As an international student, Rosa Ling (凌星桐) came to study at the UTS Animal Logic Academy from China. Since completing her studies she has gone on to work at studios such as Plastic Wax and Fin Design.

What made you want to study the Master of Animation and Visualisation?

After completing my Bachelor of Product Design I wanted to experience something new. My tutor recommended I check out the Master of Animation and Visualisation (MAV) at the University of Technology in Sydney. He handed me a brochure about the Animal Logic Academy (ALA) and it really spoke to me. I got very excited about all the hi-tech and amazing magic that’s created at the Academy. Coming straight out of my undergraduate course and not having a great understanding of animation production, I wanted to get the whole studio experience and learn how the ‘magic’ I saw was created.

What was your experience like as an international student?

Personally, it was difficult. But it got better!

It took some time to understand English to the same level as a native speaker. Initially, coming to Australia I needed to translate every single word into Chinese in my head. That process lasted for about 2 years, and even now I still need to put some effort when translating high levels of English. It was exhausting! The translation process got faster and easier as I constantly talked to English speakers, but even that part was challenging for me. I had to be very brave to talk to my classmates and tutors. There were countless situations where I was too afraid to ask my tutors something just because I was worried they may not understand me and I’d feel extremely awkward while talking to them with my Chinese accent and broken English.

I would join my Australian classmates for lunch or social events after university and I wouldn’t understand what they were talking about during their conversations. There were so many slang words that I didn’t know, which was stopping me from understanding them. If people were talking to someone else, I was too afraid to stop them and ask, “Hey, what does that word mean?”. I didn’t start to express myself and start asking for clarification until a few years after commencing studying in Australia.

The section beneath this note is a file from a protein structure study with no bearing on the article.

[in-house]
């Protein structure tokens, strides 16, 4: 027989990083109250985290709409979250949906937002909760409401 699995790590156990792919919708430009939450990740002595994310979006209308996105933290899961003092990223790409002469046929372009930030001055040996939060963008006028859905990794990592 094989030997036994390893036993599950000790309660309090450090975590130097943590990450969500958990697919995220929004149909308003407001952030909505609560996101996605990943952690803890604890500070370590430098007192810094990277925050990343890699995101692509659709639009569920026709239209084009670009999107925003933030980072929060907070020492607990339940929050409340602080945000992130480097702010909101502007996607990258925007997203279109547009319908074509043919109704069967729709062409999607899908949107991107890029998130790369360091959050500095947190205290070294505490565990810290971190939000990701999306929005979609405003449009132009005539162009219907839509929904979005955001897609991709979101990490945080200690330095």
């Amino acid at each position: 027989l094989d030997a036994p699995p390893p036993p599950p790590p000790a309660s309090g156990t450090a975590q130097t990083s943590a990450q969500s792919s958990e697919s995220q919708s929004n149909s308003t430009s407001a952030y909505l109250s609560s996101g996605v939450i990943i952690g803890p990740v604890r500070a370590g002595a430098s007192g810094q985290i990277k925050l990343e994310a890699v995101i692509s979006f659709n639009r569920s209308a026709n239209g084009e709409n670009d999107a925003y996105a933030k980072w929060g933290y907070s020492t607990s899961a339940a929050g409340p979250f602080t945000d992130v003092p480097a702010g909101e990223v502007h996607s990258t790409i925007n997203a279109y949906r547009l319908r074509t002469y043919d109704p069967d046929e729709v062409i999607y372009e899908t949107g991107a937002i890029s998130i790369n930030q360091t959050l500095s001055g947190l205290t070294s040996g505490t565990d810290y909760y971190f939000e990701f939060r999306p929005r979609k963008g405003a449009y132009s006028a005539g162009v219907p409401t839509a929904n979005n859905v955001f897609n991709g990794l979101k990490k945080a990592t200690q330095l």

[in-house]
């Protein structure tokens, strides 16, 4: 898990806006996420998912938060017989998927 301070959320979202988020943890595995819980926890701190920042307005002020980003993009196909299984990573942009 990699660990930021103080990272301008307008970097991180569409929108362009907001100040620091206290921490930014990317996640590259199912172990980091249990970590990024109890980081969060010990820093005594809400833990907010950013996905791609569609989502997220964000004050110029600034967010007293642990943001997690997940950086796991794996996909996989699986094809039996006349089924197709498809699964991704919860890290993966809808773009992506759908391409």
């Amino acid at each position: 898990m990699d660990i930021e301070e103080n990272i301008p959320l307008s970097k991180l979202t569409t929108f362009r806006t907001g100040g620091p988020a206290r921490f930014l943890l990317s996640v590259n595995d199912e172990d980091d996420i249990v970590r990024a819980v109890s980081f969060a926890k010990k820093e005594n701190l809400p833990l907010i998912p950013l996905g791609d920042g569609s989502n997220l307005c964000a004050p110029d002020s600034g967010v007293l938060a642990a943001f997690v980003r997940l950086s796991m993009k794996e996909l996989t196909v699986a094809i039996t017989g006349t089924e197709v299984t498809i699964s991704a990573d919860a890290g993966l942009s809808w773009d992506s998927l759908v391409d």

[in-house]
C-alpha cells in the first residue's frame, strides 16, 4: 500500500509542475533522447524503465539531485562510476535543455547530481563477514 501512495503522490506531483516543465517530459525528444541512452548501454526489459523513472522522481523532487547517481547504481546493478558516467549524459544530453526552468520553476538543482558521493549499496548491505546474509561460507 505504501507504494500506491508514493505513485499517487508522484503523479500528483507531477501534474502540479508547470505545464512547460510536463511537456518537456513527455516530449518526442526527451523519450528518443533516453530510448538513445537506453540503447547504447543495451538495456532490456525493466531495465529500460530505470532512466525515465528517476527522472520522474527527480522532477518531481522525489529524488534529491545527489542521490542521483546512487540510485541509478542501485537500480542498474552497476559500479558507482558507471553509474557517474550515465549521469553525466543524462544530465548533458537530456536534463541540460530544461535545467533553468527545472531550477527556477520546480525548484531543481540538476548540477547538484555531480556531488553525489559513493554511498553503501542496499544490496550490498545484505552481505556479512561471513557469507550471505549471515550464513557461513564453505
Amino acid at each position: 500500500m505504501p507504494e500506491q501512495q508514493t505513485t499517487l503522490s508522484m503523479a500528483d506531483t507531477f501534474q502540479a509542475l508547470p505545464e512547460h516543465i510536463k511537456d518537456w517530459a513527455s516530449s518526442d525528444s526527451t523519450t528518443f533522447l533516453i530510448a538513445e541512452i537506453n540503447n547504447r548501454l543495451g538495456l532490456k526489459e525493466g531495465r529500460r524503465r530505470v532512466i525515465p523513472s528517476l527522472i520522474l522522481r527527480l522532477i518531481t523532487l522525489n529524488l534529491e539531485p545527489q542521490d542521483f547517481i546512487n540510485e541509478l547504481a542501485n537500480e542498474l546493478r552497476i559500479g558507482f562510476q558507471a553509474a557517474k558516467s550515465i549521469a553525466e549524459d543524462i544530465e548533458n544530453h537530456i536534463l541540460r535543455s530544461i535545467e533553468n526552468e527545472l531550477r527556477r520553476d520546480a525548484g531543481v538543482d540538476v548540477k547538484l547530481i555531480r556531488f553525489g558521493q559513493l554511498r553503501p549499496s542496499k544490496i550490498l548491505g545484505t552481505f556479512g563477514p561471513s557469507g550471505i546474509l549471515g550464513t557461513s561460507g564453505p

Starting the Masters course, I accepted the fact that I’m a foreigner. But most people I would speak to actually wouldn’t mind explaining words and sentences to me. I also had the feeling that if I was in China, I would be also be happy to explain things to friends who were learning the language.

I came to Australia by myself when I was 18. I had no relatives that I could get help living in Australia. During the festive seasons in my home country (especially during Lunar New Year) and when I would encounter some difficulties I would get very homesick. I would miss my family a lot.

All the hardships that I mentioned above shaped me into a much better person than I would have become if I had attended university in my home country. It was quite hard while I was experiencing those tough situations, but they all led to something good.

How did your study at ALA vary from your previous study experiences?